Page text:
Narrative Design: Pacing, Difficulty and How Metal Gear Rising Got it Right

I’ve never really understood why so many people complain about the length of the cutscenes in the Metal Gear Solid series. As a young, impressionable boy, cutscenes were the reward you worked toward. A golden bastion of gratification. Getting to the next cutscene was an achievement, a signal that you could at least do the game when your friends and relatives and nearby inanimate objects weren’t about to be better at it than you. And when it came to Metal Gear Solid, a game I’ve repeatedly, voraciously EATEN for many years (that’s right folks, I’ve EATEN it) I simply considered the reward to be greater, as of course was the gameplay, and every other aspect of that glorious, life-affirming masterpiece. Being aghast by a long cutscene would be akin to loudly complaining that your expensive steak was too succulent, and subsequently grabbing the waiter by his tie and demanding he stir in some soggy cardboard or you’ll start flinging chairs about the place. Maybe I really do have an eating issue.

Anyway. Metal Gear Rising, Platinum Games’ alternative take on the iconic series, approaching the classic Stealth-’em-up from a brand new hack/slash/block/die/cry angle was, upon reveal, met with a barrage of dissent. ‘You can’t change the Metal Gear formula!’ cried the type of people that would complain about winning a year’s supply of unbridled happiness. Albeit, there was an undoubtedly potent amount of risk involved. The game was a roaring, slicing, dicing success though, and if you’ve not played it, Respawn officially demand you go out and do so immediately if not sooner. It’s balanced, strategic and best of all, a guffawing barrel of fun.

And one way it achieves its rotund barrel-esque shape and said enjoyable innards is the way its cinematics, or more, the big narrative moments are thrust indignantly at you.

Increasingly, games are weaving in enrapturing ‘blockbuster’ storylines, jammed with grandiose peaks of simmering intensity that get the player pumped to be in control.  Something I’ve found to happen all too often in these games though is the instance wherein a level of challenge in the way the gameplay mechanics function at these specific, pivotal points, actually detracts from the momentum of the story it’s worked so hard to bring to a boiling, reverberant pinnacle. I’m not saying games should be less challenging (I think quite the opposite in fact) I’m saying narrative design needs to be taken into account in a more gameplay-centric manner at these particular moments.

I can only imagine the frustrated, baffled expression you’re pulling due primarily to that illegible description, so let me use a real-world example. In Mass Effect 3, as you move to make a swift exit from Rannoch, the Normandy is attacked by a Reaper. In a stirring display of vehement, and fist-in-the-air badassery (I’m sorry) Shepard orders the Normandy pull over, and in a ‘not today’ turn of events, he barks a few orders back to the ship before announcing he’ll ‘finish this thing off.’ It’s an incontestably rousing sequence, made all the more so exhilarating by an incredible soundtrack and as the player resumes control of Shepard, they are full of adrenaline and ready to fight.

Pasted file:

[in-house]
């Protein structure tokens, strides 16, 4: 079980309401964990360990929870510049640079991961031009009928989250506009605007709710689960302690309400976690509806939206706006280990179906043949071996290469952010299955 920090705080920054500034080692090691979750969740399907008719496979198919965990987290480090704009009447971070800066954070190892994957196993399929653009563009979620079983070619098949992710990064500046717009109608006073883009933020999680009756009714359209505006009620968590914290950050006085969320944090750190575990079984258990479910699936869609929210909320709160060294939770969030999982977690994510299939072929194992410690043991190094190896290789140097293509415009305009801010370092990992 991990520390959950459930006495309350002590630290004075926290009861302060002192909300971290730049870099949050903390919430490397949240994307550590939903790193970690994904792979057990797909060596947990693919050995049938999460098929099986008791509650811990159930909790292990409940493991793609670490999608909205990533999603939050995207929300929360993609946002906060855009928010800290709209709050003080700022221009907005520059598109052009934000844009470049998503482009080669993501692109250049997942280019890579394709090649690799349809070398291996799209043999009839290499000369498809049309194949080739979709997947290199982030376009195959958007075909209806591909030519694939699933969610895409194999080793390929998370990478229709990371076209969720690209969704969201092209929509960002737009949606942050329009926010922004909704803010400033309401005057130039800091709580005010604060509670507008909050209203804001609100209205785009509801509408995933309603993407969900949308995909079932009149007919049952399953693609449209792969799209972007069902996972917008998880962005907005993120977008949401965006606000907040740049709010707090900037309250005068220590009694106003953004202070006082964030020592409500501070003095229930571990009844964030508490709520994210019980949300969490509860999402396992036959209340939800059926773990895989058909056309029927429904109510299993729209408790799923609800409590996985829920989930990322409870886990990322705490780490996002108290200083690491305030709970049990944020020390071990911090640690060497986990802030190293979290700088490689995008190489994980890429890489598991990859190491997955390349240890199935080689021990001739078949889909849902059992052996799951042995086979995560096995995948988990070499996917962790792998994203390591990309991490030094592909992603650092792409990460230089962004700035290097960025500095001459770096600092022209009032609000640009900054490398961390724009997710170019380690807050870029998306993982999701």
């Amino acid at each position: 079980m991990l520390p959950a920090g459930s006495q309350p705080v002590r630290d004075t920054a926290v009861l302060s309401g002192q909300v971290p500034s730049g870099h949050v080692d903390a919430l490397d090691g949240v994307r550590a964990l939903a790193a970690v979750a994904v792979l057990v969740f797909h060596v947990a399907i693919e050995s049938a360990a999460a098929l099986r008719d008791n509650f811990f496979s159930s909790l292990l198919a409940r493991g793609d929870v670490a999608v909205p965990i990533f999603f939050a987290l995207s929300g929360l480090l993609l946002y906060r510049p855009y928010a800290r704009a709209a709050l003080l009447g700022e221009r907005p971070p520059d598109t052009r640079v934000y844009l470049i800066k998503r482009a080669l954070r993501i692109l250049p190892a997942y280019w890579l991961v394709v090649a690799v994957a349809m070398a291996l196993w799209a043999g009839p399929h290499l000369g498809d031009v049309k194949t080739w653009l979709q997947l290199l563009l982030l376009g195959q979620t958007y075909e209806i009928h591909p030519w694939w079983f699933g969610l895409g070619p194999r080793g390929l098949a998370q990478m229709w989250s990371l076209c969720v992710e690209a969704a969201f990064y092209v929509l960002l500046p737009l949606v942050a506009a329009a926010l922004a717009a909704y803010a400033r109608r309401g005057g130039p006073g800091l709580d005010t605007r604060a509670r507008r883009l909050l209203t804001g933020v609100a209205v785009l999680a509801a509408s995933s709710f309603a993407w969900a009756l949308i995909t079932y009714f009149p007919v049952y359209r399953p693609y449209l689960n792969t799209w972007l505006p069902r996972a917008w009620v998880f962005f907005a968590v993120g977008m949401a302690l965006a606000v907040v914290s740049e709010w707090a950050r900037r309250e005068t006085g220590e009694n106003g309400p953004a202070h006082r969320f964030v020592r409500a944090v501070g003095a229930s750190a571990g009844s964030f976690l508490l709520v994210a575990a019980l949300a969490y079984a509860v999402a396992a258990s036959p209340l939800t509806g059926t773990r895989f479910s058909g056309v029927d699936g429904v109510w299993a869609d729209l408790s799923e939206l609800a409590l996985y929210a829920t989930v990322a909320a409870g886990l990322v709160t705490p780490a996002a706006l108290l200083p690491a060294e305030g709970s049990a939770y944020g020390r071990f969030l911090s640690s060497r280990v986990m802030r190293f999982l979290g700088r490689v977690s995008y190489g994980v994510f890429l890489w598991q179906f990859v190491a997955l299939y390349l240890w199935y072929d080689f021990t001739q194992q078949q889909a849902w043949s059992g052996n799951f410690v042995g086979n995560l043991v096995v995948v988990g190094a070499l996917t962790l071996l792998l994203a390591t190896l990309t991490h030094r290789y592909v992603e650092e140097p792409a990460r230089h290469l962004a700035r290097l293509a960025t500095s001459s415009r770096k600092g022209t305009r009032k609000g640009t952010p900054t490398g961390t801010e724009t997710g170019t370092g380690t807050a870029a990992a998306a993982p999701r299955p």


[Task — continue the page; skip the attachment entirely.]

For me though, the balance in this section was completely skew-if. It was orchestrated like an ordinary boss fight, when in fact, it could have been so much more. It took a few trial and error runs to figure out what exactly the game wanted from you, before a few more dodges and dives and deaths before you got a formula that would work for actually defeating the thing; by the time I managed it, the energy and momentum of that soaring moment had completely disappeared. In this instance, narrative design should have dictated that, more important than strategy or challenge, was empowerment, in terms of how the player should feel. I don’t want to be made to stop and trial and error and strategize, essentially, at this point in the game.

So then, back to Rising. Whilst it was far from perfect, Platinum’s balance of indulgent, impossible spectacle and thoughtfully aligned challenge made for numerous moments throughout the game that were entirely ‘holy shit, this is awesome’, even when, and in fact especially when, you were still in control. By dimming the intensity of the accuracy required from the player, it kept the pace at a blistering level whilst still providing a significant challenge at the right times – other times. Cinematic dynamicity and out and out awe-inspiring ridiculousness are things Metal Gear Rising gets very right indeed, and something games that perpetuate these big arching moments, could really learn from.

And still these days, when I hit a cutscene, I throw the controller down and bask in the unabashed glory of wafer thin narrative progression, and more military-based macho nacho homoerotic sentiments that detail just how real shit is about to get. I fail most QTE’s thanks to this tendency. Or I end up wildly scrambling for the controller, sending the Kinect hurtling out the window in the process. Although that might be malevolent intention. Rising meant I had to retrain myself to hold on to the damned thing. We reiterate, if you’ve not played it yet, go out and get a copy now. Oh, and stop complaining about long cutscenes.

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Author Description

Rob Vicars

Rob is a writer, wearing many hats that do not belong to him. When not scribbling ardently for his games blog Respawn in... 5, he pretends to be a musician, a videographer, a game developer and an alright guy.

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